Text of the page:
【明報專訊】SOCIAL distancing will be remembered as one of the key phrases that define 2020. Very soon after we were forced to practise social distancing, many people began to feel the effects of being alone. We began to contemplate its meaning. Even if we are cramped in our small apartment with family members during the lockdown period, we inevitably confront moments of solitude when we are overwhelmed by the feelings of being cut off from our friends, co-workers, and partners.
Most people's feeling about solitude ranges from disdain to respect. So we are quite polarised in our view of it. When monks and nuns entered a life of solitude in monastery or temple in medieval times, seclusion (與世隔絕) was seen as a noble pursuit. But in modern times, which are characterised by rapid urbanisation and ever-increasing need for communication and networking, social interaction is seen as a normal, preferred way of life. In this light, solitary people are often seen as strange people. They are associated with mental illnesses such as depression. Anti-social people are seen as incapable of developing normal relationships. Hidden in their own private homes for days on end (連續地), the young, often male, loners are often seen as socially awkward, having low self-esteem, and obsessed with certain pop female idols even if they are just manga characters. In Hong Kong, some people even call them ''poisonous men''.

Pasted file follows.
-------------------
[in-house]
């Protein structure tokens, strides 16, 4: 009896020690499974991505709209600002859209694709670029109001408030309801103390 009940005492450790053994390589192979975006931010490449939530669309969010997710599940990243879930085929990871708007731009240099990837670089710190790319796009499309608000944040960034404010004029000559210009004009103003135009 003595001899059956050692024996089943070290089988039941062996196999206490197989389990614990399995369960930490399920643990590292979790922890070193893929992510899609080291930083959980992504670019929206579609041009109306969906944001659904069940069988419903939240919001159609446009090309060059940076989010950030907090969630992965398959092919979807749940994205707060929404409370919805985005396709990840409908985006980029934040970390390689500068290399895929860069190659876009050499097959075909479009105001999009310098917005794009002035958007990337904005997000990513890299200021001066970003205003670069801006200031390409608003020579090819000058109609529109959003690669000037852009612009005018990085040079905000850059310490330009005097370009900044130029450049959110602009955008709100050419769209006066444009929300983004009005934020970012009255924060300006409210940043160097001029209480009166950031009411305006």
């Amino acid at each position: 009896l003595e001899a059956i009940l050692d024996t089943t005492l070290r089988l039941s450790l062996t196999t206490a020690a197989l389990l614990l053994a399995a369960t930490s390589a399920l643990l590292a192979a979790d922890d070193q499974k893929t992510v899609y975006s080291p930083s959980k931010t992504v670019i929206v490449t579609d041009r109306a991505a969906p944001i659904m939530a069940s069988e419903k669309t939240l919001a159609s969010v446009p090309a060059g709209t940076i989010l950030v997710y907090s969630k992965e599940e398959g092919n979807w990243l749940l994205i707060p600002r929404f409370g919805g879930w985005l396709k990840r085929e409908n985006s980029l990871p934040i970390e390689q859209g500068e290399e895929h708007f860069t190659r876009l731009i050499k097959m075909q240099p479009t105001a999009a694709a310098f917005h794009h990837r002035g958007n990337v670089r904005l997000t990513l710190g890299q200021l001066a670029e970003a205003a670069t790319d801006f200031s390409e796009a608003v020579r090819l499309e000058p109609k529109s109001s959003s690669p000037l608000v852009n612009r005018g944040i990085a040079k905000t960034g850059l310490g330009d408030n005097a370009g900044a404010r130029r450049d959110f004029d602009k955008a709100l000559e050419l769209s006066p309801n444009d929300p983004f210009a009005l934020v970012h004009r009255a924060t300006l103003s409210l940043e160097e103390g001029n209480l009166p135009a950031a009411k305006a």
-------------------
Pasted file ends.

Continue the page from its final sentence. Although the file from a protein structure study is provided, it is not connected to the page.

Yet when life becomes so busy and work can be frustrating, our feelings about solitude are gradually changing. Solitary isolation is gradually being encouraged by those who support meditation or mindfulness practice. Far from being seen as a pathology, solitude is seen as nurturing a positive mental state. Spending time away from family and friends, and maybe going to a remote island for a few days, can refresh our mind and soul. ''Being alone is a skill. And, just like any other skill, you can get better at it with practice,'' says Sigal Samuel, a writer on ethics, technology and religion.
With the coronavirus pandemic, many of us have felt the blessings of slowing down and spending more time at home, even as we have had to fight boredom. But no matter how we see solitude — as negative or positive — let's not forget those who are struck by the disease in isolation wards, cut off from loved ones, and have to confront the fear of illness and possible death alone. There is much to ponder about solitude, even if or after the pandemic recedes.
John Erni is a university professor at Hong Kong Baptist University. He thinks everyday culture is complex but always enchanting.